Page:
“Irish whiskey is only 5 per cent of the world market. We’re not going to go from 5 to 15, as projected in the next ten years, unless we’re strong branded quality products. The last thing we want to be doing is fighting ourselves on the world stage, with people undercutting each other’s commodity whiskey.”

  • Strong brands are important. So is honesty and transparency. As for ‘undercutting’ – if he means offering value for money, I would contend that consumers want value for money: If they don’t get it in the Irish whiskey category, then they will do what I do and just buy a lot of Scotch. I bought a 22 year old single malt from Linkwood for 55 euro on Master of Malt. Hyde No. 1 – a middle-of-the-road, ten-year-old single malt – is 60-70. It’s all very well to say we should all don the green jersey and arrange some sort of cartel, but consumers will get wise, just as they will get wise to the fact that almost all of the whiskey coming out of Ireland right now is from only three distilleries.  

On the day the SBP interview was published, there was an ensuing tweetstorm. First off was the claim that Hyde had a distillery in Roscommon. This was their explanation:

Saying they had ‘a distilery in Roscmom’ is a typo. Making a false claim like the one in the article either means that the journalist got it badly wrong, or he was lied to. This was the journalist’s bristling, unhelpful response to a query:

I’m going to assume that he simply got it wrong. Happens to the best of us, but usually you just put your hands up and admit it, rather than being snide.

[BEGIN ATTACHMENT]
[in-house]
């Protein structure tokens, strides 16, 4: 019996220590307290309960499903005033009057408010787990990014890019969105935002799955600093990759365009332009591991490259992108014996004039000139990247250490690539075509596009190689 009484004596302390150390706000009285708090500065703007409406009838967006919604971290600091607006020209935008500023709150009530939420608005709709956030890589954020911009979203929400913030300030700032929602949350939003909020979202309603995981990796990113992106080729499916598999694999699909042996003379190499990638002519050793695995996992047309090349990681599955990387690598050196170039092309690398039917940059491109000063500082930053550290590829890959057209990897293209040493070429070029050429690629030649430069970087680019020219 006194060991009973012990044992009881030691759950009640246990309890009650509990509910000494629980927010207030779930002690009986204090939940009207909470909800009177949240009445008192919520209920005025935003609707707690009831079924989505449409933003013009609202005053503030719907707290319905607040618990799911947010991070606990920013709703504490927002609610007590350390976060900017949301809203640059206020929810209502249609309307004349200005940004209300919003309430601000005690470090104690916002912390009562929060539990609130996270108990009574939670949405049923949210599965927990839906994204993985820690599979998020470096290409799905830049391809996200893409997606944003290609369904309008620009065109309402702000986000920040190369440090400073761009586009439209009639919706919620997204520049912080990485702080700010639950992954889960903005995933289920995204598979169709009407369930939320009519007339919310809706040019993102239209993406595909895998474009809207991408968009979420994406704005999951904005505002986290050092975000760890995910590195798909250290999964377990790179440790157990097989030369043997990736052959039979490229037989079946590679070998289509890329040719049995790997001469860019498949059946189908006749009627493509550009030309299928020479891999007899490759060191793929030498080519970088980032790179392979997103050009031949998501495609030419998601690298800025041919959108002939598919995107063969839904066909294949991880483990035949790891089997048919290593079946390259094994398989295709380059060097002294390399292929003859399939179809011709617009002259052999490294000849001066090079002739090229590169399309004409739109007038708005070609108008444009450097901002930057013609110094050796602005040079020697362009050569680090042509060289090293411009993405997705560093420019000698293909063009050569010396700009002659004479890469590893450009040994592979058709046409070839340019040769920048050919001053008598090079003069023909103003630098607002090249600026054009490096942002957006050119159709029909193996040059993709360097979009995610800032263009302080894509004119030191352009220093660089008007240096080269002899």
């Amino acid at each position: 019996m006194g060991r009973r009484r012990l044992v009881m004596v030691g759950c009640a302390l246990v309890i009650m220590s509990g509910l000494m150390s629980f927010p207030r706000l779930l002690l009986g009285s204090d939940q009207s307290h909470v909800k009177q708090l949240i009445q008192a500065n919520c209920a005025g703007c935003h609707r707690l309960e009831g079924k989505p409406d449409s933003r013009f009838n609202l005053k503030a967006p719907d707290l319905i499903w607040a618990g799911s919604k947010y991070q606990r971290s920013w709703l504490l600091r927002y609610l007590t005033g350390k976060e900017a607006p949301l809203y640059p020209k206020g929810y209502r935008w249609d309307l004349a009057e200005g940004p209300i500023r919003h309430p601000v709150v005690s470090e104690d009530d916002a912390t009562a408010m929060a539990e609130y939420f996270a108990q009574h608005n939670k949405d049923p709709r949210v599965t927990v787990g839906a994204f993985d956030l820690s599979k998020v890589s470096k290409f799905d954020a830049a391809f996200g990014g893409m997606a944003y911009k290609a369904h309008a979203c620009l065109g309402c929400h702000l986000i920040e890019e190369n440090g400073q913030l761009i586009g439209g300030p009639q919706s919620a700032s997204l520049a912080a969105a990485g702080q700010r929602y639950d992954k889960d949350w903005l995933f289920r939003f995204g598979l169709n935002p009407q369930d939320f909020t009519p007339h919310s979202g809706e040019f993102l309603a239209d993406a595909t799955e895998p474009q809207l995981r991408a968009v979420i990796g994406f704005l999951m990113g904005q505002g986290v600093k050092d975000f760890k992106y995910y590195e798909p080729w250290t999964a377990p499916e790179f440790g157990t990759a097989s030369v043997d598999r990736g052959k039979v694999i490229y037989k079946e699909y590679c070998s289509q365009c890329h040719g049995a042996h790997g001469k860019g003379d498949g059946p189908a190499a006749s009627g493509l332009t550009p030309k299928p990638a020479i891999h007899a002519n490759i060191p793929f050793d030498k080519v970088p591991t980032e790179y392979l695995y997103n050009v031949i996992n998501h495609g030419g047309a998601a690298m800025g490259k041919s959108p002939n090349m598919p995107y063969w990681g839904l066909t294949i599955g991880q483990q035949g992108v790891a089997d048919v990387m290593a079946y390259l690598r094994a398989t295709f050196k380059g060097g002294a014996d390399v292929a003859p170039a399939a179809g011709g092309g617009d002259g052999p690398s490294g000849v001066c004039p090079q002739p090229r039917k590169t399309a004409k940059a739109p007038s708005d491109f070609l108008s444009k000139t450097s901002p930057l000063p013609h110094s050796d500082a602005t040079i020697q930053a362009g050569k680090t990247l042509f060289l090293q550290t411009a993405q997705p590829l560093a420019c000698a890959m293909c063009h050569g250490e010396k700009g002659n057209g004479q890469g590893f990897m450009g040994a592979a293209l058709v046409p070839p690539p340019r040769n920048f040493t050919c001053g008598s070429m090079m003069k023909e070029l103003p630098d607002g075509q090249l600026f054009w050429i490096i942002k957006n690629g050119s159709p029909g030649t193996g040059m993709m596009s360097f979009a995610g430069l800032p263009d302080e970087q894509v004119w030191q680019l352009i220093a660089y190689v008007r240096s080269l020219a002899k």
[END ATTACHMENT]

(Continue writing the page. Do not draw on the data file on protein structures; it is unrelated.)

In the flurry of tweets that followed, there were two opposing views, which largely sum up the entire debate around whiskey marketing. On one side, people involved in the industry – through marketing, sales, etc – defended Hyde, rightly pointing out that Jameson bottles still say Bow Street, Tullamore DEW says Tullamore, despite neither brand being made in those places.

On the other side of the argument were ordinary consumers who don’t like lies. This particular aspect of whiskey marketing and the ensuing row over it was brilliantly captured by drinks writer Sku in his analogous piece on cottage cheese. It simply asks – does all this detail about provenance actually matter? To many, it does not, but to me it does – I like to know where things come from, and I also think credit should be given where credit is due. Which brings me on to: 

Plagiarism

As I said, Hyde are pushing the wood angle, and their website has a large section devoted to their ‘intimate’ knowledge of casks and wood. Having worked as a copy editor and a copywriter, I learned to spot plagiarism. You can tell when someone copies and pastes work into their own – it lacks flow, and is disjointed.